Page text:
Honestly, a less detailed but more stylised art direction would’ve gone a long way towards fixing this as you could have larger areas with less loading screens. Think along the lines of the style used in Borderlands, something simpler that doesn’t demand ultra-realism… especially as ultra-realism often results in reduced realism because everything looks so uncanny and unreal (especially with Bethesda’s potato people).

Beyond that, I actually like this region a great deal. The grandeur and decay, the tall and imposing skeletal remains of buildings surrounding you, the desolation. It all adds up to a pretty nice thematic whole. I’ll give Bethesda credit there, at least, they’re pretty damn good at tone, mood, and environmental storytelling. I just wish they’d put the same effort into the rest of the world, characters, and story.

Add in copious greenery overgrowing everything and you’d have an I Am Legend kind of dealie; a necropolis populated by the dead, but with some safe areas and various quests available from people in settlements who want particular things but don’t have the wherewithal to retrieve or complete them. (more…)

Reconstructing Fallout 3 Part 17: Full-Floral Jacket

Treehugging Hippies, Inc. Maybe we should ship them over to Big MT, I’m sure they could find a use…

Treehugging Hippies, Inc. Maybe we should ship them over to Big MT, I’m sure they could find a use…

So this time I’m going to be looking at Oasis and a nearby new location I’ll be adding. First of all, let me say this: I hate Bethesda for what they did to Harold. He’s a fun and interesting character, and having him shoehorned into dreck such as Brotherhood of Steel and, of course, Fallout 3 as a living god-tree is just… *sigh*

That being the case, I’ll be changing it entirely. No more silly god-tree, no more dumbass treeminders, no more Oasis. The location itself will exist, but it won’t be filled with treehugging hippies and will instead be something rather more morally grey, with an unpleasant history leading the player to actually have to make a difficult decision on how to deal with the uh… inhabitants.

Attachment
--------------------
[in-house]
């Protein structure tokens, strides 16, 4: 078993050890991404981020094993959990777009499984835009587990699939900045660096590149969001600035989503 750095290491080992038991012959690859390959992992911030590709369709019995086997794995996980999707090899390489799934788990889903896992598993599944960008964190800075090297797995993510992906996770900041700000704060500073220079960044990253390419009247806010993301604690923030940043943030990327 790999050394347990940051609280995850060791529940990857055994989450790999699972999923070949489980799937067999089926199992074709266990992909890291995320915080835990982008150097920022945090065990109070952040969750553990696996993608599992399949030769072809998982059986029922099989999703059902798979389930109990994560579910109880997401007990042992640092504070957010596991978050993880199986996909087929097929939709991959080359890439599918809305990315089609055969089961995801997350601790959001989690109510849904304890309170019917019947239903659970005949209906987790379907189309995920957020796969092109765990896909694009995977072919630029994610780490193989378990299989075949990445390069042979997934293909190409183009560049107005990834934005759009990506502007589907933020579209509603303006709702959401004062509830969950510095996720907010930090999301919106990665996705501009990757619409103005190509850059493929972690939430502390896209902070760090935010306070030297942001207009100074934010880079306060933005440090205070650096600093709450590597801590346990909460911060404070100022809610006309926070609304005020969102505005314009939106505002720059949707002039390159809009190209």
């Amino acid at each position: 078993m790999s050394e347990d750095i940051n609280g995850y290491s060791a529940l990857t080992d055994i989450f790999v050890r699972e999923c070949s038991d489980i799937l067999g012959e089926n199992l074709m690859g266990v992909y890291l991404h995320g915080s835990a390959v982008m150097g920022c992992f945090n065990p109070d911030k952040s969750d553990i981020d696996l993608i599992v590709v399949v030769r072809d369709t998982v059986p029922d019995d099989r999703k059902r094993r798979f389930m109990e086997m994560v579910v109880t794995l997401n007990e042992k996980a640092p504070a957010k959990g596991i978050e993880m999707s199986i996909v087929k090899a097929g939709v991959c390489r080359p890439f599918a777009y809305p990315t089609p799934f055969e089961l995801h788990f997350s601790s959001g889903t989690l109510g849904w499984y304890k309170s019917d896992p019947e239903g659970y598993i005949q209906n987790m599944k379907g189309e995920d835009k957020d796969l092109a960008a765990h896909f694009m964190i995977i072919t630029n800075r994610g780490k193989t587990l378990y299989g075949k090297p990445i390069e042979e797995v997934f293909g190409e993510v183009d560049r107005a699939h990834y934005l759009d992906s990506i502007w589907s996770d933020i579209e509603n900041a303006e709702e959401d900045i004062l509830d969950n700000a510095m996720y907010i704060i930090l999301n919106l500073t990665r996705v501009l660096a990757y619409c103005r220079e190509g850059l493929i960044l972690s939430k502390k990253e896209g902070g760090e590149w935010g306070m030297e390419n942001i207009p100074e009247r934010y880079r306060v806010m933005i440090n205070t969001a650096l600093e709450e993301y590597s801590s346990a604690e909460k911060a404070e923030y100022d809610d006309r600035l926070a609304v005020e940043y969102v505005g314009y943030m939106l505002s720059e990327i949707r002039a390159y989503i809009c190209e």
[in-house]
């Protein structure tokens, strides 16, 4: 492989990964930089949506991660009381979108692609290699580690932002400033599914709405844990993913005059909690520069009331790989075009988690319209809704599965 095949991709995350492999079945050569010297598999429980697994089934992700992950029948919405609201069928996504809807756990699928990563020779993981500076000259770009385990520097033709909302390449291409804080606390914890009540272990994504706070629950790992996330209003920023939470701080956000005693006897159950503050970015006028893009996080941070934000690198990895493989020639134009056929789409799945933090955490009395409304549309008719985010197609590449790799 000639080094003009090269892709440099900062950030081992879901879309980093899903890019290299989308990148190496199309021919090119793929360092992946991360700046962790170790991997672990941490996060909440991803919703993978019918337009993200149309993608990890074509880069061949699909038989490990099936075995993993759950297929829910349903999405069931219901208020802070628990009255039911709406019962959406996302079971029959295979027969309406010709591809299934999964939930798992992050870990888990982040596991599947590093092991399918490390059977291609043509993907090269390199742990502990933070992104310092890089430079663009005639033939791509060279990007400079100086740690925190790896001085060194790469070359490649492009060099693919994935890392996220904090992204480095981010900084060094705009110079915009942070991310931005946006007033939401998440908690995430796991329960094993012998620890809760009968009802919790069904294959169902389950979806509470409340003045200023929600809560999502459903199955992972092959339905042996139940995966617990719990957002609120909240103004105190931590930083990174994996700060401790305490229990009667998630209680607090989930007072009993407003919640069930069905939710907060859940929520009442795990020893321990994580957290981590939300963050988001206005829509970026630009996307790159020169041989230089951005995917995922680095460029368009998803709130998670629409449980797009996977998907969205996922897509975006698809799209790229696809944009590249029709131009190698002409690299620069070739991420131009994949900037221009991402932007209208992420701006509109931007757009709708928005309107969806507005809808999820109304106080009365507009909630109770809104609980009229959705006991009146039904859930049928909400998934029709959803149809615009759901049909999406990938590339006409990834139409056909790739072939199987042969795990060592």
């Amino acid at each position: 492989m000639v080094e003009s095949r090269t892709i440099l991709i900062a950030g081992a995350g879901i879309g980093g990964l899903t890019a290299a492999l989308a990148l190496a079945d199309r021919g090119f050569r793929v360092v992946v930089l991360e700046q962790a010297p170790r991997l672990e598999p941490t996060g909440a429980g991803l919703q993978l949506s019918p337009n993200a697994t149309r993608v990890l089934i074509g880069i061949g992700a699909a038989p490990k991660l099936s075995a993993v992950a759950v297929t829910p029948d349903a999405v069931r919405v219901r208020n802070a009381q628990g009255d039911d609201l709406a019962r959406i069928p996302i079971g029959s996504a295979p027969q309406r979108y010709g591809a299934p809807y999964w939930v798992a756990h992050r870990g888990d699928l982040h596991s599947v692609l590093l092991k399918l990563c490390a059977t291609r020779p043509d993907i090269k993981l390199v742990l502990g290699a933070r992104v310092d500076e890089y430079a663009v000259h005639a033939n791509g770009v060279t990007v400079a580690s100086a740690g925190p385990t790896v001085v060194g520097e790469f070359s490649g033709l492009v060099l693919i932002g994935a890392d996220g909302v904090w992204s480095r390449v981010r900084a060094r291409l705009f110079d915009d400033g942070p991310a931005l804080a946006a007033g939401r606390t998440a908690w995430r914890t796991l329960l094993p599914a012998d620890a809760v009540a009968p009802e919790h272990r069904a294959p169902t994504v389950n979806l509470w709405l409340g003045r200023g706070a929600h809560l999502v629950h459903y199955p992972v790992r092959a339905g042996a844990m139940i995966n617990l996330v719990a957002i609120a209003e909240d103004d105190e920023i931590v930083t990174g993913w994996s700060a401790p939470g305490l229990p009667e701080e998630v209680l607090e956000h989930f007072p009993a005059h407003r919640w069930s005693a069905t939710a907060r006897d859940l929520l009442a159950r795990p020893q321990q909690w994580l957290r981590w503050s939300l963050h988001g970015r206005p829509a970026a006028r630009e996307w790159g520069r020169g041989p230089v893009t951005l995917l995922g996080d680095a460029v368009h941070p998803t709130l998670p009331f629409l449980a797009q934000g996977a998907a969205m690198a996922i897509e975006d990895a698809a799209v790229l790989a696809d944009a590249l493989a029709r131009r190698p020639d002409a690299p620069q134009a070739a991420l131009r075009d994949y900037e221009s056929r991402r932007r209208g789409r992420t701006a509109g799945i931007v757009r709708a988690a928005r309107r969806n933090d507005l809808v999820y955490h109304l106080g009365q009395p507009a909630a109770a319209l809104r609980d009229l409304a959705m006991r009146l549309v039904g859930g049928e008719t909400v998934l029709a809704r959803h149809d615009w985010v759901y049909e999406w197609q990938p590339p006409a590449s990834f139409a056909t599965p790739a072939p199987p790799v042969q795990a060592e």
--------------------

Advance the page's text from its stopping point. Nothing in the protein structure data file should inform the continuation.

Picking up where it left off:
But first, Harold. He’ll be around, we can still say that he headed out east and just continued walking, or alternatively we can say he’s here in DC for a specific reason. I’ll be going with a specific reason I’ll get to in a later post, when I talk a bit more about quests and how some of the unused locations can be tied into the wasteland, but either way his presence isn’t offensive in and of itself.

It’s how he’s presented that’s the problem. Taking a well-known and well-liked character like Harold and turning him into a bad joke is in very poor taste, but it’s about what I’ve come to expect from Bethesda; you only have to look at how badly they handled everything else in Fallout 3 to see they don’t give a crap about the source material beyond how it can make them the most money.

It feels like someone sat down with the Fallout Wikia and hit the random page button, got Harold as a result, and thought, ‘Hmm… interesting, he has a tree growing out of his head, I wonder if we could use that… wait, wait… WAIT… I’ve got it! We can turn him into a tree! Genius, gaming is saved, guys.

Anyway, I don’t want to spend ages ranting on Harold, I’ll cover him later, but for now you just needed to know that he ain’t a tree-god in Oasis in my world. Moving on! (more…)